September 12, 2022
On September 7, in Arendi S.A.R.L. v. LG Electronics Inc., a Federal Circuit panel affirmed the District of Delaware’s decision dismissing a patent infringement action as duplicative of a co-pending, earlier-filed action.
The patent owner, Arendi, filed a first suit against LG in the District of Delaware alleging that hundreds of LG products infringed certain claims of an Arendi patent. Under the district’s local rules governing patent cases, Arendi was required to “specifically identify the accused products” and to produce claim charts showing how “each accused product” infringes each asserted claim. The local rules permit supplementation of these initial disclosures.
Arendi served initial disclosures identifying hundreds of LG products, but only providing a single claim chart mapping one so-called exemplary accused product, the “Rebel 4” phone, to the asserted claims. LG complained that the single claim chart was insufficient to satisfy the local rules’ requirements and invited Arendi to provide additional claim charts or otherwise explain how the Rebel 4 claim chart was representative of all other accused products. Arendi did not do so.
As the case progressed, the parties agreed on a discovery protocol in which eight products would be considered representative of all accused products; seven of those products were non-Rebel 4 products. LG thereafter provided discovery on those products. Still, however, LG reiterated its position in an interrogatory response that Arendi had only provided sufficient infringement contentions for the Rebel 4 product, but no others. Arendi again did not update its initial disclosures.
After fact discovery closed, Arendi provided an expert report on infringement that, according to LG, for the first time disclosed infringement contentions for non-Rebel 4 products. The district court agreed with LG, finding that Arendi did not timely disclose any infringement contentions for non-Rebel 4 products, and struck those portions of Arendi’s expert report.
Rather than move to supplement its disclosures at that time, however, Arendi filed a second lawsuit in the District of Delaware in which it alleged that the non-Rebel 4 products excluded from the first case infringed the same Arendi patent. On LG’s motion, the district court dismissed the second case, finding that it was improper under the duplicative litigation doctrine. That doctrine precludes a plaintiff from “maintaining two separate actions involving the same subject matter at the same time in the same court . . . against the same defendant.” The “same subject matter” inquiry looks at any overlap in the products accused between the two actions and any overlap of patents. Since the same patent was asserted in both cases, the Federal Circuit focused upon whether the same products were “accused” in both cases.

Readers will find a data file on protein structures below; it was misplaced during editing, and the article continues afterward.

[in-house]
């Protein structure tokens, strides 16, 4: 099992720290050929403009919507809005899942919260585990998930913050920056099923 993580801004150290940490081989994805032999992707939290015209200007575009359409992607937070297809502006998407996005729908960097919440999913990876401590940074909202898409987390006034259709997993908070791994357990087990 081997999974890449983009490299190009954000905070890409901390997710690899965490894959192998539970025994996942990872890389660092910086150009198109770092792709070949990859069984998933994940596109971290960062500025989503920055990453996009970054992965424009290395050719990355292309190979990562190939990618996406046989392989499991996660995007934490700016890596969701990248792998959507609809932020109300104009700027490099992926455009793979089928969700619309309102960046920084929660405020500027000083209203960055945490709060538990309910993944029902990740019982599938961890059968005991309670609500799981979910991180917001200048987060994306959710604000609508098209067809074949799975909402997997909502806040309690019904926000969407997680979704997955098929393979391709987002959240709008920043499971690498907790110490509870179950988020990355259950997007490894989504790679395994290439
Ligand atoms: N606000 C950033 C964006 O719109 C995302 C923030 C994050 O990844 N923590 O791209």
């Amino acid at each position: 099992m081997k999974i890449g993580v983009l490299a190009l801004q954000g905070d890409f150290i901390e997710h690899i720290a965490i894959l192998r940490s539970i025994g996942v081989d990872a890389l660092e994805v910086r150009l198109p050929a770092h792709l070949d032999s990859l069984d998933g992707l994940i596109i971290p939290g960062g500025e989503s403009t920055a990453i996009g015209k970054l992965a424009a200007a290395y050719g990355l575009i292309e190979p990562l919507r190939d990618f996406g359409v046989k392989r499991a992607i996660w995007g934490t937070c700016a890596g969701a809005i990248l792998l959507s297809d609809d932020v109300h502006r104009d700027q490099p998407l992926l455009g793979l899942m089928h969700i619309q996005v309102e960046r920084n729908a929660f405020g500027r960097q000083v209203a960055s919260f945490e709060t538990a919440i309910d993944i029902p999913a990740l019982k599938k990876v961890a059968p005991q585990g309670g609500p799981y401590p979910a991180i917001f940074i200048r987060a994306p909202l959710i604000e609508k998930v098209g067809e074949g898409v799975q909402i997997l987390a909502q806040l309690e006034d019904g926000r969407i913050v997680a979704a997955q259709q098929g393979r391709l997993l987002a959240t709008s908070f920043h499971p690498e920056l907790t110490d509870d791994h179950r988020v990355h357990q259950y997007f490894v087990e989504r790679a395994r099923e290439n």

The Federal Circuit agreed with the district court that identical products were accused in each action, rejecting Arendi’s arguments that non-Rebel 4 products were not “accused” in the first case and that the district court struck Arendi’s expert opinions on this basis. Instead, the Federal Circuit found it clear that the district court struck the opinions as a sanction for Arendi’s failure to follow the court’s disclosure requirements. The Federal Circuit also found it notable that both parties took discovery relating to the non-Rebel 4 products throughout the first case, and that Arendi thereafter provided expert opinions on those products, further undermining any claim by Arendi that it never accused them.
This decision reemphasizes the importance of following disclosure requirements mandated by district courts and of updating them as the case progresses. The Federal Circuit seemed to have little sympathy for Arendi, highlighting the points in the case where Arendi could have moved to supplement its disclosures, but chose not to do so. And while Arendi did eventually move for leave to supplement its disclosures after the district court dismissed its second action, the district court deferred ruling on that motion pending Arendi’s appeal of the dismissal of its second case. Thus, it remains unclear whether Arendi will be limited to the Rebel 4 products or be permitted to present its larger scope of accused products at trial.
For more information on this holding, please contact Fitch Even partner Nikki Little, author of this alert.
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